Gravitar has 12 different planets. Red Planet is available in all 3 phases in the universe. It contains a reactor. Shooting the reactor core activates a link. Escaping the reactor successfully moves the player to the next phase of planets, awards bonus points and 7500 units of fuel. Reactor escape time reduces after each phase and eventually becomes virtually impossible to complete.

Screenshot of reactor.
Screenshot of the north planet in second universe.

After completing all 11 planets (or alternatively completing the reactor three times) the player enters the second universe and the gravity will reverse. Instead of dragging the ship towards the planet surface, the gravity pushes it away. In the third universe the landscape becomes invisible and the gravity is positive again. The final, fourth universe, has invisible landscape and reverse gravity. After completing the fourth universe the game starts over. However, the reactor escape time will never reset back to high levels again.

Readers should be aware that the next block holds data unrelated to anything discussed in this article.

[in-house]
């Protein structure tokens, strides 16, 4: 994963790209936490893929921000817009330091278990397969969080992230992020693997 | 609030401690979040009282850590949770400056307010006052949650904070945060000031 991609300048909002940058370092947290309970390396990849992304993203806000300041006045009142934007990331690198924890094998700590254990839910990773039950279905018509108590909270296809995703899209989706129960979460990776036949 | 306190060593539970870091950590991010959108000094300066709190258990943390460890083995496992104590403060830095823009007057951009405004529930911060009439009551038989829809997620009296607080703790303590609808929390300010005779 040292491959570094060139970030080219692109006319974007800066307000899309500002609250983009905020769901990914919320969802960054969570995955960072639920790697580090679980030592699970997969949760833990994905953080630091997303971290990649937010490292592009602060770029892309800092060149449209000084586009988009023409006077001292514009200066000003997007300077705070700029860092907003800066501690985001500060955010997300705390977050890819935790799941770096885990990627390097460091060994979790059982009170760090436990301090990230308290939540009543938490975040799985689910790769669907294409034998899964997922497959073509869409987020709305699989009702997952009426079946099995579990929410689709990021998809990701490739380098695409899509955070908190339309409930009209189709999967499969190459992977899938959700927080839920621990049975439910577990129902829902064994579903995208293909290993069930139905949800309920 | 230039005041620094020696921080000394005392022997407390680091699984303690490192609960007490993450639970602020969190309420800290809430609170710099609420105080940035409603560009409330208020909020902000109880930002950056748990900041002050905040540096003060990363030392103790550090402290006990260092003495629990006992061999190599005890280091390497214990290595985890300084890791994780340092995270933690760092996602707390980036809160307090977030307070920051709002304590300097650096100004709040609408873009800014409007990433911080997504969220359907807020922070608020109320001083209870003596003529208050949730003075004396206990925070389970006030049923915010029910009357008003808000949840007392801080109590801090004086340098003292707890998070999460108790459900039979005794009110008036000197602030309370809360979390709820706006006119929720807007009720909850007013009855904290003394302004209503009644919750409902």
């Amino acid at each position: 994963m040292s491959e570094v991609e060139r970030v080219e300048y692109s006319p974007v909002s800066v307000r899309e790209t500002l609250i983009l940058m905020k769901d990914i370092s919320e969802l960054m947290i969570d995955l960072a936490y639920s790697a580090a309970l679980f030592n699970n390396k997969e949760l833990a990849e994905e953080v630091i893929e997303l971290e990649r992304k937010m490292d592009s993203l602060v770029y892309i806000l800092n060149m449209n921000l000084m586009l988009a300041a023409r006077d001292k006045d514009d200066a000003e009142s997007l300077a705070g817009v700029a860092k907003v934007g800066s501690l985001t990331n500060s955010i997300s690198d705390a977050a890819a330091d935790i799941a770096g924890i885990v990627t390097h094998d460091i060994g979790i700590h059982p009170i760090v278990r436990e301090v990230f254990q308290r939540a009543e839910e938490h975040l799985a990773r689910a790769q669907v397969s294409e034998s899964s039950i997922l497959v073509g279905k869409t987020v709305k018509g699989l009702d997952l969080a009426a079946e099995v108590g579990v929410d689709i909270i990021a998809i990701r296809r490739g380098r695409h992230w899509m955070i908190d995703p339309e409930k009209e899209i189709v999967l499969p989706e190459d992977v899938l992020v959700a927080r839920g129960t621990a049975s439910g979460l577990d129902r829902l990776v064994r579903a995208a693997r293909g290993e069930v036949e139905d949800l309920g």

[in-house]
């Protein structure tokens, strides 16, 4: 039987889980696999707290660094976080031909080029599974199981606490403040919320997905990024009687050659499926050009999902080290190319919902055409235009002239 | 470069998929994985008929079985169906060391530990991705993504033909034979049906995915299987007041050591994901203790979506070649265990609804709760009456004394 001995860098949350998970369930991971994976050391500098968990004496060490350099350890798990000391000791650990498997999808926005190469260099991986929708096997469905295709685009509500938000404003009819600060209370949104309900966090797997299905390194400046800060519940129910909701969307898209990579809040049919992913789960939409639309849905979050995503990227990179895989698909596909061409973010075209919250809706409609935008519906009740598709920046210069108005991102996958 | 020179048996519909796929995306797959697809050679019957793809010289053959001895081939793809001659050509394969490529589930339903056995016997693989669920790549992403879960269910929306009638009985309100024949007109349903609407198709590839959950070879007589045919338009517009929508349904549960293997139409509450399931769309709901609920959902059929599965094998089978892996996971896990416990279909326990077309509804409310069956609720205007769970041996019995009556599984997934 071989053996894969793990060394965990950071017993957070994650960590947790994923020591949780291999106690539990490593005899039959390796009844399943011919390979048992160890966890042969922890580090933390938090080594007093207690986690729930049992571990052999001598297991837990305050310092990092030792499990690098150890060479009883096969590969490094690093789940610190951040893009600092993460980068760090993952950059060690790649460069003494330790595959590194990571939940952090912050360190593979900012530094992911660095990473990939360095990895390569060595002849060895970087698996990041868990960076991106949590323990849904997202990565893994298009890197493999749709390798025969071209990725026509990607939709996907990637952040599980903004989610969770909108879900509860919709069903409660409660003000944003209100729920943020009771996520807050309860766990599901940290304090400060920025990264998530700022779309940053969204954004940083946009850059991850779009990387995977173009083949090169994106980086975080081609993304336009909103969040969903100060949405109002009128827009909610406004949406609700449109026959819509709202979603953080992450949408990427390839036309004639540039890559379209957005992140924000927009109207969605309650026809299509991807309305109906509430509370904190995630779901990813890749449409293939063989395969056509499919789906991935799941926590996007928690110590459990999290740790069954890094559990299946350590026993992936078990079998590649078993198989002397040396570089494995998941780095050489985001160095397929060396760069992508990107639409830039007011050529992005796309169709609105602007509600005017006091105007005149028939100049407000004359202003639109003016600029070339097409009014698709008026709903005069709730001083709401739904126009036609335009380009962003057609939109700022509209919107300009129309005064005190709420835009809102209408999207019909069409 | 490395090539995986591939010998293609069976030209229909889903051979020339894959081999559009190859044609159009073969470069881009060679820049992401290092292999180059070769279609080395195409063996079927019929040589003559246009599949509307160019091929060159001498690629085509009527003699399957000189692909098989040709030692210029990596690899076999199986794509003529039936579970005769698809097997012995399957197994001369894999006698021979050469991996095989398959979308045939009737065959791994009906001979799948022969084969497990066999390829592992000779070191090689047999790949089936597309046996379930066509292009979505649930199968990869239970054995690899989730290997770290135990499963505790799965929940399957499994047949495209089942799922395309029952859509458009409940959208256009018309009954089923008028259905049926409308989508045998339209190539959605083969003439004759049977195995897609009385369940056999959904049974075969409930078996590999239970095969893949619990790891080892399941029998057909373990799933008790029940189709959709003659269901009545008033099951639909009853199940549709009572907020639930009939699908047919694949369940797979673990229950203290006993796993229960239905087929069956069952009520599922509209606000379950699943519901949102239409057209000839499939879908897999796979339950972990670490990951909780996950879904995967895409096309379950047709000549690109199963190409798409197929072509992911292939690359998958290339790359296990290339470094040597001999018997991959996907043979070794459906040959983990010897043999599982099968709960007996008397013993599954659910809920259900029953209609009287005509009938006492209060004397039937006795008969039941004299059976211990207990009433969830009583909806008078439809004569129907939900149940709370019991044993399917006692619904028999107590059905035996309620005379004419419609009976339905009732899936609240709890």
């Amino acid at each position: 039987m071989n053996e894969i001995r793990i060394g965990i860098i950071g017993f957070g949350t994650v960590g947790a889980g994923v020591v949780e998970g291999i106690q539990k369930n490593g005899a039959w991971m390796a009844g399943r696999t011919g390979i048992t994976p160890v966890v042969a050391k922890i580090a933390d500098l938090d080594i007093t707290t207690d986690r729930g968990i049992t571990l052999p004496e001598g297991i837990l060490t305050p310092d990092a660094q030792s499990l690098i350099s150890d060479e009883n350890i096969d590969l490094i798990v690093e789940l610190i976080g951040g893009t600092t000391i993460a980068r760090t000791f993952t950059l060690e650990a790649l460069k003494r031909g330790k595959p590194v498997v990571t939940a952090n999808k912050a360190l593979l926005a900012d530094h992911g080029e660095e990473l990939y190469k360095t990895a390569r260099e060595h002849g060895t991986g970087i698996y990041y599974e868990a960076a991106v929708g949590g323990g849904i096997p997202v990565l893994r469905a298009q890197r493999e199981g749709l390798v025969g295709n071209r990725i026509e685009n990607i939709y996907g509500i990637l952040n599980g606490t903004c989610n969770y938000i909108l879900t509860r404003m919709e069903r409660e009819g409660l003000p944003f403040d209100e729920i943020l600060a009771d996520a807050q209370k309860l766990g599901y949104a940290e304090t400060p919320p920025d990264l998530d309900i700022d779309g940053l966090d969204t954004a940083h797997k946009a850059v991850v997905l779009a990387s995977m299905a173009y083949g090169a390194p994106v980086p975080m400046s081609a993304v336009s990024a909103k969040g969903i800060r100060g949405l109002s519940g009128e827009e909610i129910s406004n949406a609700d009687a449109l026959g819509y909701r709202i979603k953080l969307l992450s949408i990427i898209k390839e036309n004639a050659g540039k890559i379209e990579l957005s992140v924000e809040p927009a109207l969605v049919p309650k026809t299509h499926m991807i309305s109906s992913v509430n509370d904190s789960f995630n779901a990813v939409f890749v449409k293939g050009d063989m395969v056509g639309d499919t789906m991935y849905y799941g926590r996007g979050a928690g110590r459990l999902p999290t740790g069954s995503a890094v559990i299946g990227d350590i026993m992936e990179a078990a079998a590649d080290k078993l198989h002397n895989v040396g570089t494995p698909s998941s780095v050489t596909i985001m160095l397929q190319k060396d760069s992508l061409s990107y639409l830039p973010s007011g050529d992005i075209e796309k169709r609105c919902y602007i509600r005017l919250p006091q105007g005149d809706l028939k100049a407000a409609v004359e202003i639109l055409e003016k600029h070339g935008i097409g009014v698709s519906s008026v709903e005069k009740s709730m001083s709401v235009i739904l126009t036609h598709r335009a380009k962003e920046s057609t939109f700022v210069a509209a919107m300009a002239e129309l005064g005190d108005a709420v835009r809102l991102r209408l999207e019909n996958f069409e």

The programmers thought that even the best players could never complete the most difficult planets on the invisible levels.[2]

Ports[edit]

On the 24th of March 2010, Gravitar was added onto the Xbox 360 and Games for Windows LIVE service, Game Room at a price point of 240 MS Points for a one-platform purchase, or 360 MS Points for a purchase on both platforms. For 40 MS Points, a user could play a one-off game. In July 2010, the Atari 2600 version of Gravitar was added to Game Room as well.

Gravitar is included within the Atari Anthology for Windows & Xbox, and Playstation 2 and was also included on Atari Anniversary Edition Vol. 2 for Dreamcast, PlayStation and PC. A port of Gravitar was also released on the Atari Flashback 3.

The silver label version of Atari 2600 Gravitar was originally only available to Atari Club members. It was later sold in stores in limited quantities. Atari later released it in the red box and label style in large quantities. The silver label is very desirable to collectors for its rarity and association with the Atari Club.[3]